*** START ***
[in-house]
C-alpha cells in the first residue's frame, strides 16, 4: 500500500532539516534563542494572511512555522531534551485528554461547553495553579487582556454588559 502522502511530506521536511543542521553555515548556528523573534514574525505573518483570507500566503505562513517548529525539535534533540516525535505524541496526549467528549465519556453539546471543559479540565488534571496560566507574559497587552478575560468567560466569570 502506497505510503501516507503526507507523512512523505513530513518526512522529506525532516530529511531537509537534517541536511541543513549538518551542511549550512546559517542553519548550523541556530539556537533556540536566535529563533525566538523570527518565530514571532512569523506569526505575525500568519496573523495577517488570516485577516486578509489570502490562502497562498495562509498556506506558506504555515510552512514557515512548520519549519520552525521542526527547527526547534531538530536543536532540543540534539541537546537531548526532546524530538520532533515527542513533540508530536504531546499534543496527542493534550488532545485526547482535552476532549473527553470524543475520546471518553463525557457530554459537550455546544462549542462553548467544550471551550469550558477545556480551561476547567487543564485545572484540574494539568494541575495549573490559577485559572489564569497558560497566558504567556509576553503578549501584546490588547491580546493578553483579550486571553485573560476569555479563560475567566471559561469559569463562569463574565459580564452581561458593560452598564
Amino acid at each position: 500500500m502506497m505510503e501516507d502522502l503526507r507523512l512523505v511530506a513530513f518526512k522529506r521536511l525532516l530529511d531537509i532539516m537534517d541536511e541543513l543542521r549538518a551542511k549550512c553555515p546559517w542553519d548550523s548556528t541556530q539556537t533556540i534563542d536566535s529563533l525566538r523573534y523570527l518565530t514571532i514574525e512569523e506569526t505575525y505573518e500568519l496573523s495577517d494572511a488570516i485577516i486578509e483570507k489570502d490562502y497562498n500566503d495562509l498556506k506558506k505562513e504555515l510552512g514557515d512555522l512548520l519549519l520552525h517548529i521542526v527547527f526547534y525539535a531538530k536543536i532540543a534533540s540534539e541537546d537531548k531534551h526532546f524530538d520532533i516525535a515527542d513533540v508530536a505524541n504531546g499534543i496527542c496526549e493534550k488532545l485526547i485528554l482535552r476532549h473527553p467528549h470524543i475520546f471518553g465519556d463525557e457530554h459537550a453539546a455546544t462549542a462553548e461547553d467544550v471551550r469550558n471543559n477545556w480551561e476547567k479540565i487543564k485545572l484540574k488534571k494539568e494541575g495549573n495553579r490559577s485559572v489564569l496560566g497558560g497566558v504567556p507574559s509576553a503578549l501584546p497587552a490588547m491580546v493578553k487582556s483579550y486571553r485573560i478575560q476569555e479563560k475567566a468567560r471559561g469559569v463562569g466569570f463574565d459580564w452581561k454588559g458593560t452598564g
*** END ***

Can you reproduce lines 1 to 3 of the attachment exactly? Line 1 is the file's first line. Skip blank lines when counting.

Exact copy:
[in-house]
C-alpha cells in the first residue's frame, strides 16, 4: 500500500532539516534563542494572511512555522531534551485528554461547553495553579487582556454588559 502522502511530506521536511543542521553555515548556528523573534514574525505573518483570507500566503505562513517548529525539535534533540516525535505524541496526549467528549465519556453539546471543559479540565488534571496560566507574559497587552478575560468567560466569570 502506497505510503501516507503526507507523512512523505513530513518526512522529506525532516530529511531537509537534517541536511541543513549538518551542511549550512546559517542553519548550523541556530539556537533556540536566535529563533525566538523570527518565530514571532512569523506569526505575525500568519496573523495577517488570516485577516486578509489570502490562502497562498495562509498556506506558506504555515510552512514557515512548520519549519520552525521542526527547527526547534531538530536543536532540543540534539541537546537531548526532546524530538520532533515527542513533540508530536504531546499534543496527542493534550488532545485526547482535552476532549473527553470524543475520546471518553463525557457530554459537550455546544462549542462553548467544550471551550469550558477545556480551561476547567487543564485545572484540574494539568494541575495549573490559577485559572489564569497558560497566558504567556509576553503578549501584546490588547491580546493578553483579550486571553485573560476569555479563560475567566471559561469559569463562569463574565459580564452581561458593560452598564
Amino acid at each position: 500500500m502506497m505510503e501516507d502522502l503526507r507523512l512523505v511530506a513530513f518526512k522529506r521536511l525532516l530529511d531537509i532539516m537534517d541536511e541543513l543542521r549538518a551542511k549550512c553555515p546559517w542553519d548550523s548556528t541556530q539556537t533556540i534563542d536566535s529563533l525566538r523573534y523570527l518565530t514571532i514574525e512569523e506569526t505575525y505573518e500568519l496573523s495577517d494572511a488570516i485577516i486578509e483570507k489570502d490562502y497562498n500566503d495562509l498556506k506558506k505562513e504555515l510552512g514557515d512555522l512548520l519549519l520552525h517548529i521542526v527547527f526547534y525539535a531538530k536543536i532540543a534533540s540534539e541537546d537531548k531534551h526532546f524530538d520532533i516525535a515527542d513533540v508530536a505524541n504531546g499534543i496527542c496526549e493534550k488532545l485526547i485528554l482535552r476532549h473527553p467528549h470524543i475520546f471518553g465519556d463525557e457530554h459537550a453539546a455546544t462549542a462553548e461547553d467544550v471551550r469550558n471543559n477545556w480551561e476547567k479540565i487543564k485545572l484540574k488534571k494539568e494541575g495549573n495553579r490559577s485559572v489564569l496560566g497558560g497566558v504567556p507574559s509576553a503578549l501584546p497587552a490588547m491580546v493578553k487582556s483579550y486571553r485573560i478575560q476569555e479563560k475567566a468567560r471559561g469559569v463562569g466569570f463574565d459580564w452581561k454588559g458593560t452598564g